Beveridge & Diamond
 

DOT Proposes to Extend Transitional Period for New Rules for Transporting Consumer Commodities (ORM-D) That Are Hazardous Materials

Beveridge & Diamond, P.C., May 30, 2012

On May 25, 2012, the Pipeline and Hazardous Materials Safety Administration (“PHMSA”) within the U.S. Department of Transportation (“DOT”) proposed to extend the timeframe for phasing out the long-standing rules that have allowed limited quantities of hazardous materials that are consumer commodities to be re-classed as “Other Regulated Materials” (“ORM-D”) and to be eligible for significantly reduced transportation requirements.  See 77 Fed. Reg. 31,274 (May 25, 2012).  Comments on the proposal are due on July 24, 2012.

The ORM-D regulations have provided a number of important exceptions from otherwise applicable requirements for transport of a wide range of consumer products that are hazardous materials, such as aerosol cans, perfumes, and certain cleaning products.  The rules have significantly simplified the transport of such products, for example, from manufacturers to distributors, retailers, and consumers, and back again (e.g., for expired, damaged, obsolete, returned, recalled, or used goods).

In 2011, PHMSA amended its Hazardous Materials Regulations (“HMR”) to eliminate the ORM-D classification in order to harmonize its regulations with the corresponding international dangerous goods regulations.  See 76 Fed. Reg. 3308 (January 19, 2011).  Under this amendment, the materials previously classified as ORM-D might still be eligible for reduced requirements under the provisions for “limited quantities” of hazardous materials.  However, the limited quantity provisions are different from the ORM-D rules in many ways (e.g., with respect to package markings and documentation), and thus would require significant changes in the way that consumer commodities must be transported.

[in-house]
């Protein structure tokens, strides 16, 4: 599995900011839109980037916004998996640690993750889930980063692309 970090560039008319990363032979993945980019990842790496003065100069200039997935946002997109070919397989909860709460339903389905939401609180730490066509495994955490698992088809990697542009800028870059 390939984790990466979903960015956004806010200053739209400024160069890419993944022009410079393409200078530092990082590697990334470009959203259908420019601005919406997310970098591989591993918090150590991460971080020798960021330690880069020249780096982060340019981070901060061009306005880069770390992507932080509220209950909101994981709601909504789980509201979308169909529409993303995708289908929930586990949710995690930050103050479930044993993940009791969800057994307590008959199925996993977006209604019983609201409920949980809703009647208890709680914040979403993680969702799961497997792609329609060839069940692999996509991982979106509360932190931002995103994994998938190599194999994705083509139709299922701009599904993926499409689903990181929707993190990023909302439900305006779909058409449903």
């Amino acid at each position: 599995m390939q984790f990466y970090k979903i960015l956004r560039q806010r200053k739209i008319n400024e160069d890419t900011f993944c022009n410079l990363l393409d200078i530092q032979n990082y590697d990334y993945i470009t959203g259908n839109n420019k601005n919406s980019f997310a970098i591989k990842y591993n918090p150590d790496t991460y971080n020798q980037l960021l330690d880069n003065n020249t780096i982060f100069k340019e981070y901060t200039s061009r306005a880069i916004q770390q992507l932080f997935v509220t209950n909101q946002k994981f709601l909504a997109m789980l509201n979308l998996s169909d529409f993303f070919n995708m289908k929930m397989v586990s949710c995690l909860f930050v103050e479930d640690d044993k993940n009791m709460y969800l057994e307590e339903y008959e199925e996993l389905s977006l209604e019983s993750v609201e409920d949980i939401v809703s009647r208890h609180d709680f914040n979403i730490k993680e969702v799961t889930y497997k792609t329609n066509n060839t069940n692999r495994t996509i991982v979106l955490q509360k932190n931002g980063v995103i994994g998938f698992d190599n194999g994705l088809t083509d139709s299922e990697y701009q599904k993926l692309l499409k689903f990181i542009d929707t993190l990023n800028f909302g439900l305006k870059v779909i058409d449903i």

PHMSA originally allowed continued compliance with the ORM-D rules until January 1, 2013 for materials transported by aircraft, or until January 1, 2014 for materials transported by other modes (i.e., truck, rail, or vessel).  However, several parties appealed the final rule, arguing that the rapid phase-out of the old rules would create confusion and place unreasonable burdens on shippers and carriers. 

In the proposed rule that was just issued, PHMSA proposes extending the transitional period until December 31, 2015 for domestic highway, rail and vessel transportation of ORM-D materials.  Significantly, however, the phase-out period for domestic air transport would remain unchanged; such shipments would have to comply with the new rules no later than January 1, 2013.  Of course, international shipments must already comply with the relevant international dangerous goods regulations.

The proposed rule also includes a number of other provisions that may be important to a narrower range of parties, such as modifications to the rules for fuel cell cartridges transported on aircraft in passenger-checked baggage, lithium ion battery-powered mobility aids (e.g., wheelchairs), and fire extinguishers.

For more information about these developments, please contact Aaron Goldberg at agoldberg@bdlaw.com or Elizabeth Richardson at erichardson@bdlaw.com.